Lots of hype, but also honestly really good. There may be better doughnuts out there, but Voodoo gets credit for creativity and selection.
- Finding 8-track tapes at the very first record store we walked into
Most of you reading this probably won’t be in the market for 8-track tapes, but when we were in Portland, we’d just acquired Tezarae, complete with an 8-track player and we weren’t sure whether it worked or not. The first record store we walked into, Everyday Music, right near Powell’s, had a large record collection and a small but acceptable collection of 8-tracks. We found three 8-tracks for 10 cents a piece, and confirmed that our 8-track player did indeed work. That music powered us on our drive back, so thanks for being weird and hipster Portland.
Our 1964 Clark Cortez has an eight track player…and it STILL works
- Appreciating the local artisan shops and Night Market
One thing that stood out as we walked around was the many storefronts proclaiming “local.” Portlanders support what is Portland-made, and we sort really liked that. And of course the stuff they make feels very true to Portland– things like wool blankets (Pendleton was founded in Oregon), leather bags, fancy nut butters, and various kinds of beard creams (yes beard creams are apparently a thing). If timing works out, check out the Portland Night Market (100 SE ALDER ST.) for a whole lot of local Portland all in one location.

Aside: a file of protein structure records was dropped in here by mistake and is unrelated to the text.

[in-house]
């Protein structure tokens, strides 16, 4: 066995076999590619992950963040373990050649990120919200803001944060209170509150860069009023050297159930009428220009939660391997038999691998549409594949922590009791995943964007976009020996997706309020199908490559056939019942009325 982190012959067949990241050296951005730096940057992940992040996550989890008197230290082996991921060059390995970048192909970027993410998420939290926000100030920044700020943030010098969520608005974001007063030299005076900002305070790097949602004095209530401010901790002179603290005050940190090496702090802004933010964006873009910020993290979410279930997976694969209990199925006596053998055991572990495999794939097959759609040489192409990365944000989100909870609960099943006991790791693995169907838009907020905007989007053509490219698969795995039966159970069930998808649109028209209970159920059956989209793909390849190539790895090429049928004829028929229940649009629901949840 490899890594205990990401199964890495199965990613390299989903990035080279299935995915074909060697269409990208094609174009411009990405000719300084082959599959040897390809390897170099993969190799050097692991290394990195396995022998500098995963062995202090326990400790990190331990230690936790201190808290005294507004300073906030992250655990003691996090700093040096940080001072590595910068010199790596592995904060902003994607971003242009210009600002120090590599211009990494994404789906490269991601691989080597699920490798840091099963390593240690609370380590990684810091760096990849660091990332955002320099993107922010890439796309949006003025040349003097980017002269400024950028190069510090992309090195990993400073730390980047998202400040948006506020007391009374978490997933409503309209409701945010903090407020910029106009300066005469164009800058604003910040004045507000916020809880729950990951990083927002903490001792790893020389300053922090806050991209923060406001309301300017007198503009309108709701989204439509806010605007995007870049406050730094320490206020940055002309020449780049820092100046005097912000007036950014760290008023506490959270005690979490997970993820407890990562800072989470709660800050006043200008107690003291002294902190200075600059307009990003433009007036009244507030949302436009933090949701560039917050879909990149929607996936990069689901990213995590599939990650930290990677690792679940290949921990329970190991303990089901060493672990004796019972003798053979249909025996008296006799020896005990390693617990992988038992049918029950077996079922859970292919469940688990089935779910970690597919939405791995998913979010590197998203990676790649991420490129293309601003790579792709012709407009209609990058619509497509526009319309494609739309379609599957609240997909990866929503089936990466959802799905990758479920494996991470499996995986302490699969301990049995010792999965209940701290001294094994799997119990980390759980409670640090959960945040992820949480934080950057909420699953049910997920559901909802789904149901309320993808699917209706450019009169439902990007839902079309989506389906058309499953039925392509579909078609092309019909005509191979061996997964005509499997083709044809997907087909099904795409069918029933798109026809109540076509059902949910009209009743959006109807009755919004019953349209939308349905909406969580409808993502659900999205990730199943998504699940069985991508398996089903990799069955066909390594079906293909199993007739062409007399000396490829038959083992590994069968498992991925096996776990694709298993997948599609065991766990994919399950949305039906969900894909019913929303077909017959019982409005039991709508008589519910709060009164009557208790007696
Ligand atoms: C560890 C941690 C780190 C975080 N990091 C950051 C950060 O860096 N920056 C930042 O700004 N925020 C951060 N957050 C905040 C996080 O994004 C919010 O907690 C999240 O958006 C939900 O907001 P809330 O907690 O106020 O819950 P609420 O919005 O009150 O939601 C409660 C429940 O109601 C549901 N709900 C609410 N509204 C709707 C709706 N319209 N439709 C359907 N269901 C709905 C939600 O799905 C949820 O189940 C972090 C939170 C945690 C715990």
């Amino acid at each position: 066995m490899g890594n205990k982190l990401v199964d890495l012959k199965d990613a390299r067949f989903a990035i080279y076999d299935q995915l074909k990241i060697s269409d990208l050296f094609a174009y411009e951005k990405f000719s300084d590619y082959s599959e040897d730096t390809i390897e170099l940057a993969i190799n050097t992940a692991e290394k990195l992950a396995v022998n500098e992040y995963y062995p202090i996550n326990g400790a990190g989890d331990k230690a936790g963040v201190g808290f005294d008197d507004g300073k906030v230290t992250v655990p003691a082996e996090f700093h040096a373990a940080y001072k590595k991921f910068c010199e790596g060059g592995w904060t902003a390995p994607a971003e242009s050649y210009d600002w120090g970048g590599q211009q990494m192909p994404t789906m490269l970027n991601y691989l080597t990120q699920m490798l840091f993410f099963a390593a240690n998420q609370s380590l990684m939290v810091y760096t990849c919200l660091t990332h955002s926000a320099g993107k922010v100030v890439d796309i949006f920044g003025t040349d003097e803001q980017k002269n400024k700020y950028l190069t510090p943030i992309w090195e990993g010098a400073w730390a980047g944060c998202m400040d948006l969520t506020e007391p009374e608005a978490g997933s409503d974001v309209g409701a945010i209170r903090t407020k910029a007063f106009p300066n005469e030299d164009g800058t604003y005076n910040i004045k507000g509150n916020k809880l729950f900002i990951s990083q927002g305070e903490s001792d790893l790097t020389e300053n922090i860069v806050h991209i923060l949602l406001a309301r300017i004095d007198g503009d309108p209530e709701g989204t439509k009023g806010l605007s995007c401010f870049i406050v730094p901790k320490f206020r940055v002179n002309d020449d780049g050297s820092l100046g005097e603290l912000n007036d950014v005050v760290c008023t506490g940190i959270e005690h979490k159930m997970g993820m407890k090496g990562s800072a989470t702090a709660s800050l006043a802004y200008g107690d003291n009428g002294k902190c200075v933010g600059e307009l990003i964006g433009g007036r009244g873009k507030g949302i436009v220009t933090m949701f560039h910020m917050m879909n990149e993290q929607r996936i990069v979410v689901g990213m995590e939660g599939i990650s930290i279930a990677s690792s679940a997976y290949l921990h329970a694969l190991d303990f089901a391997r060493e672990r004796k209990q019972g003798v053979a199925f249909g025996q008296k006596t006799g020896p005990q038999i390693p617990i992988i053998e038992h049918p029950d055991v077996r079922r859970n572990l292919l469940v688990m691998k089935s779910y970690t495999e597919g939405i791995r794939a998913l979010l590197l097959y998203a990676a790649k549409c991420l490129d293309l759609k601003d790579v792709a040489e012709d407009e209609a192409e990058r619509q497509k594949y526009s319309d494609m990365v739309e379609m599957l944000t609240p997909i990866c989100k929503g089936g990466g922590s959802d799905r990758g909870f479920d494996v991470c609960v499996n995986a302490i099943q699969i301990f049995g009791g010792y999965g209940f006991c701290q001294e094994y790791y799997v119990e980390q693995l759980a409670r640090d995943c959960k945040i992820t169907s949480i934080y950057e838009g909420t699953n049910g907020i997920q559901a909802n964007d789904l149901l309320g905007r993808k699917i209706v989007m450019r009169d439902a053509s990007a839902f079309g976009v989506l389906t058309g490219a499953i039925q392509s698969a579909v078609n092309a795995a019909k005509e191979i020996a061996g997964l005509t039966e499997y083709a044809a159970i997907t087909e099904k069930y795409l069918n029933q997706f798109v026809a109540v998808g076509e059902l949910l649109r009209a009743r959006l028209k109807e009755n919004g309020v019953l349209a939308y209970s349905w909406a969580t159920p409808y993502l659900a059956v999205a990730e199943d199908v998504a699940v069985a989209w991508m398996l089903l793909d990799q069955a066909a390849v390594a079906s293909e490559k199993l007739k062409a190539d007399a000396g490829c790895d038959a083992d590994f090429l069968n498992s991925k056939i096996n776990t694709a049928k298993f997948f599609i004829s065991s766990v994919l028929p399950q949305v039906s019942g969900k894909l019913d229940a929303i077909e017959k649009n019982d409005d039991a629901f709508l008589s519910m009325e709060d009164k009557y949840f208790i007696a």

Powell’s City of Books is the world’s largest independent bookstore. It’s massive, amazingly stocked (over 1 million books), with great collections and timely employee recommendations, and honestly, a bit overwhelming, but that’s part of the fun. Make sure to budget a few hours to get lost wandering around, and if it’s at all your thing check out the Rare Book room. They also host events, which we didn’t get to check out, but I’d definitely look at the schedule to see if anything speaks to your book-loving soul.
- Charging our devices (and using the free wifi) at the Public Library
The cat’s out of the bag: if you’re sick of cafes with limited plugs or don’t want to spend money, public libraries are an awesome place to catch up on some work, and charge your devices. We spent a couple hours editing photos, writing, and charging up at Portland’s main public library and we definitely were not the only ones. The library was hopping and we even heard the tail end of a concert series that they run sometimes, along with other events.
Matt doing some Photoshop work at the Portland Public Library.
Thanks to everyone who made our short stay in Portland awesome (including King, who we purchased Tez from, and our friends Lori and Paco). Despite the rain, I really enjoyed Portland and can’t wait to get back. If my time in Silicon Valley taught me something, it’s that much of what you see on television as far as parodies go is inspired by truth, but it really only just scratches the surface. This most definitely applies to Portland.